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Tom Loftin Johnson
THE following sketch of Tom L. Johnson is condensed from an article written by Louis F. Post, in the Public of January 6, 1906. Tom Johnson's ancestors were Virginians, the first one arriving in this country in 1714. One of these ancestors, Robert Johnson, who moved to Kentucky, was a member of the Constitutional Convention in 1792 and of the Kentucky Legislature after Statehood. Others of the connection followed into Kentucky and then on into Arkansas and most of them sympathized with the South during the rebellion. Albert W. Johnson, of Arkansas, was on the staff of John C. Breckenridge and Early. His wife, with her three sons, Tom L., William L., and Albert L. — kept as near to the father through the military service, as she was allowed and at the close of the war they found themselves in Staunton, Virginia, absolutely penniless.
At this time Tom was only eleven years old. He soon began work as a newsboy. He early realized the power of monopoly. He managed to keep all other people from going into the business of selling newspapers. He got fifteen cents for daily papers, and twenty-five cents for picture papers. Of course this didn't last long, but he made eighty-eight dollars. This was used to get the family to Louisville. Here his father, already heavily in debt, managed to borrow enough money to operate his cotton plantation. This venture was not successful. He moved to Evansville, Indiana, and finally it was decided that Tom would have to seek work and his mother secured a place for him in a rolling mill and he began work in 1869. He had had a little schooling, but had been rather liberally taught by his father and mother, both of whom were educated. In Louisville he found a relative named Dy Pont, who had bought a little street railroad and during the summer he was offered a place in the office. Here was begun his career as a street railway magnate. In a few months he was secretary of the company. He later became Superintendent and served until 1876, when he and two associates bought of William H. English, the Democratic candidate for Vice President of the United States, the Indianapolis Street Car system. Before this young Johnson had invented a fare box and from this he eventually made about $30,000. He made his father president of the Indianapolis system. He was treasurer of the company. Mules were used to draw the cars and when Johnson made the suggestion to use electricity his associates disapproved and so he sold out to them, netting from the venture more than half a million dollars. In 1880, he bought a small line in Cleveland and introduced some of the discoveries he had made in Indianapolis. Then began the great war with Mark Hanna. Johnson and his brother Albert acquired interest in the Detroit Street Car system and in Brooklyn, but in 1898, he withdrew from the street car business. Through his street car interests he became aware of the money that could be made in steel rails, went into that business, made money, and finally, in the financial depression of 1903, these establishments were nearly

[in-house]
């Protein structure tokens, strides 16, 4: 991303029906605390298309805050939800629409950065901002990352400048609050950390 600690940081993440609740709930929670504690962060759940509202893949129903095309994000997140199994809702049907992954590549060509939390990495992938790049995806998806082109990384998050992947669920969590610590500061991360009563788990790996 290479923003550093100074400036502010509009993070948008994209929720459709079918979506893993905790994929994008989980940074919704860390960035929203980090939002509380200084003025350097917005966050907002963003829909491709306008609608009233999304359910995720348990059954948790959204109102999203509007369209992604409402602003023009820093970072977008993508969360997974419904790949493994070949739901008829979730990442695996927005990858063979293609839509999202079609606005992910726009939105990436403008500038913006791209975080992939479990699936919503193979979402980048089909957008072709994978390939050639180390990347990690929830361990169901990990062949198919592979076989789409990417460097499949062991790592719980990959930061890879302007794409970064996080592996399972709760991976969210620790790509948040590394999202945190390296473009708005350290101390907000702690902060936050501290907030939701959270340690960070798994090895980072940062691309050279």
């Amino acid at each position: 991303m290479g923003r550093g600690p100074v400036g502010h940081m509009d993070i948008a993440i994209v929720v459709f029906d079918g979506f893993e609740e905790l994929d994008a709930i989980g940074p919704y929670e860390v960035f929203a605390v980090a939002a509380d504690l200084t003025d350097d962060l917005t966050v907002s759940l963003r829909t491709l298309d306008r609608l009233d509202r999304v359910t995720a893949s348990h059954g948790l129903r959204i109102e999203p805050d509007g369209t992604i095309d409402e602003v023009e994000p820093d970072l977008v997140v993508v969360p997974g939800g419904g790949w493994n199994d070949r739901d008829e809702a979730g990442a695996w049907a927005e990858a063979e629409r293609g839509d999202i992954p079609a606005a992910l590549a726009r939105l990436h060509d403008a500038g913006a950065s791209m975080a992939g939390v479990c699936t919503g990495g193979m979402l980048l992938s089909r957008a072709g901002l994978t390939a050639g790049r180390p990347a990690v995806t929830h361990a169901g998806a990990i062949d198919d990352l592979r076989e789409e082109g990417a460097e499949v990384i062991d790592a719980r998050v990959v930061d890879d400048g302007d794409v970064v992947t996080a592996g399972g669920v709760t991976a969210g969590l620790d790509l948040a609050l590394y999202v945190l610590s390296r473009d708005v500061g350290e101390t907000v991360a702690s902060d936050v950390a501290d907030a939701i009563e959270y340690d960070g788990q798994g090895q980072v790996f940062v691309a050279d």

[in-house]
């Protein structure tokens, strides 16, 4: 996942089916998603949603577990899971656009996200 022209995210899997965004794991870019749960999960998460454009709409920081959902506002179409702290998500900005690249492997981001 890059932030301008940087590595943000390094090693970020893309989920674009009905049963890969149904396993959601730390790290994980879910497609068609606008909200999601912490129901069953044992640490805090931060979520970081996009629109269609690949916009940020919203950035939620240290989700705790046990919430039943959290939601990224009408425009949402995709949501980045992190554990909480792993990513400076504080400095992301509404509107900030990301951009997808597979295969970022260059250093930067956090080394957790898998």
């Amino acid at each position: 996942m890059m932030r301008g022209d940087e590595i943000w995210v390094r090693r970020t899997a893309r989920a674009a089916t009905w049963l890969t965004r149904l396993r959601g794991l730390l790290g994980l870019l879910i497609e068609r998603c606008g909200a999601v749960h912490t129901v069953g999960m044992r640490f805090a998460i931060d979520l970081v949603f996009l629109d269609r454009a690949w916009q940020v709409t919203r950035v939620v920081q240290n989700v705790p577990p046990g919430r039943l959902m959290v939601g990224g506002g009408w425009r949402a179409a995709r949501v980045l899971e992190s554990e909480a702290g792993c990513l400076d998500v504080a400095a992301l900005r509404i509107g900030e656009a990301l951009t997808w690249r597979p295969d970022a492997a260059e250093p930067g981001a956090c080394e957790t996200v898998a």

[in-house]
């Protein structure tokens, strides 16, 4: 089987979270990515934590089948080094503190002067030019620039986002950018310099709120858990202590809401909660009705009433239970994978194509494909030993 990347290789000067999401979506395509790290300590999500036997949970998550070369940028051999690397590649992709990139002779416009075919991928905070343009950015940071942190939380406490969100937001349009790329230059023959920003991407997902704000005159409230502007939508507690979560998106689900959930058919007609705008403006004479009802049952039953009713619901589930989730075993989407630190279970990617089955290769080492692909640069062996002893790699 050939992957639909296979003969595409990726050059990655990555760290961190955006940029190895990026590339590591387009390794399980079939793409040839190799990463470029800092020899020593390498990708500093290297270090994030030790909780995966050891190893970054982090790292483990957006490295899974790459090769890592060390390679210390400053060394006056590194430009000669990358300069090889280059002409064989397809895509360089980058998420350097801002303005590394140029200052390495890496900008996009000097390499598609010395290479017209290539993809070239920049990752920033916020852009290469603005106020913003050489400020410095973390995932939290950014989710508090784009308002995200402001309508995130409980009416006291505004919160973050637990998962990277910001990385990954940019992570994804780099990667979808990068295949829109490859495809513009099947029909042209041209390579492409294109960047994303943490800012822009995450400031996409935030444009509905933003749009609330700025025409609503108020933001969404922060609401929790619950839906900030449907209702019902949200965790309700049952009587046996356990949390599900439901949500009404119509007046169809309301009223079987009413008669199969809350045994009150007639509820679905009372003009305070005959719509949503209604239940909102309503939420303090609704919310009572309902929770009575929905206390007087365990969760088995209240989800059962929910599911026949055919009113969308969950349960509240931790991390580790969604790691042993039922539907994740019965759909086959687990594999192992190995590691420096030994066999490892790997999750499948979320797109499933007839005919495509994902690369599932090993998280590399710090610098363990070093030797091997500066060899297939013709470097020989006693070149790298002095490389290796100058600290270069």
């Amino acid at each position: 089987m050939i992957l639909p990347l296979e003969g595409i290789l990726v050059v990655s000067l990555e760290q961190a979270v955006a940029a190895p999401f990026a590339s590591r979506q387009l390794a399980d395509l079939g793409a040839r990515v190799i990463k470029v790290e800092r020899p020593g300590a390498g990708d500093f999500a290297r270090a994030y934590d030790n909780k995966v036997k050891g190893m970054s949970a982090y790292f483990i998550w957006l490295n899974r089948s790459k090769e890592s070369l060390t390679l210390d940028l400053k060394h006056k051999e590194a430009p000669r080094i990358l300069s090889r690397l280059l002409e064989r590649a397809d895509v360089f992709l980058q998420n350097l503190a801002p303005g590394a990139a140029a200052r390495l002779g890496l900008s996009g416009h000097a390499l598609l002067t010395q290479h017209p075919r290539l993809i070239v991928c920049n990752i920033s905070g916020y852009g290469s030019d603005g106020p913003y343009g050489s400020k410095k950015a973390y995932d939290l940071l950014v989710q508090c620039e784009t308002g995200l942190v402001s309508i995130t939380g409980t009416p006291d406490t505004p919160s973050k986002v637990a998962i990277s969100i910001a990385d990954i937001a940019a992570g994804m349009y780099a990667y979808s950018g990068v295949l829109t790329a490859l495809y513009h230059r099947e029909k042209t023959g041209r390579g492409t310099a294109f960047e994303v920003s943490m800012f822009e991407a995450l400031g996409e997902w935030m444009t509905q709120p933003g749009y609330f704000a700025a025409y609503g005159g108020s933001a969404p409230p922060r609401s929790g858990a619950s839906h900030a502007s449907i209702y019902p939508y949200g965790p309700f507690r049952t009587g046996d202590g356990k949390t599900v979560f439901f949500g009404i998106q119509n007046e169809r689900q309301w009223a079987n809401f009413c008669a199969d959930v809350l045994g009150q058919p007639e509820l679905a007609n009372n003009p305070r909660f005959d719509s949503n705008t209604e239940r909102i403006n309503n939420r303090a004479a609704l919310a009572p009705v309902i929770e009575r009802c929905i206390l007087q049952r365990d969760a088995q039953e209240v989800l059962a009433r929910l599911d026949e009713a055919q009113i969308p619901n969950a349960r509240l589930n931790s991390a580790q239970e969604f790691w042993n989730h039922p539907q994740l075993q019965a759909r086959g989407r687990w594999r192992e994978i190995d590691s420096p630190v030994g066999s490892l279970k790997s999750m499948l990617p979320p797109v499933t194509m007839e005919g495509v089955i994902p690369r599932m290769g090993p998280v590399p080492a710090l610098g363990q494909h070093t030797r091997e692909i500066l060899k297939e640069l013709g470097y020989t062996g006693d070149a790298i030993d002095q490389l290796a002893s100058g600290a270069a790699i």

swamped. He married his fourth cousin, Elizabeth Johnson. In the eighties having spent all his time and thought on money making, he accidentally (on the train) bought Henry George's "Social Problems," and later reading his other books, became a single taxer. He became a friend of Henry George and together they decided that he should go into politics in order to help their reform. In 1886, he was living in New York. He went to Congress in 1888, and there he fought for his single tax principle, almost alone. In 1901, he was nominated for Mayor of Cleveland, and there for eight years he fought out his single tax principles. He determined upon securing and did secure three cent fare for the citizens of Cleveland, the fight running over years. Cleveland points in pride to Tom Johnson as they do to Moses Cleveland and Commodore Perry.
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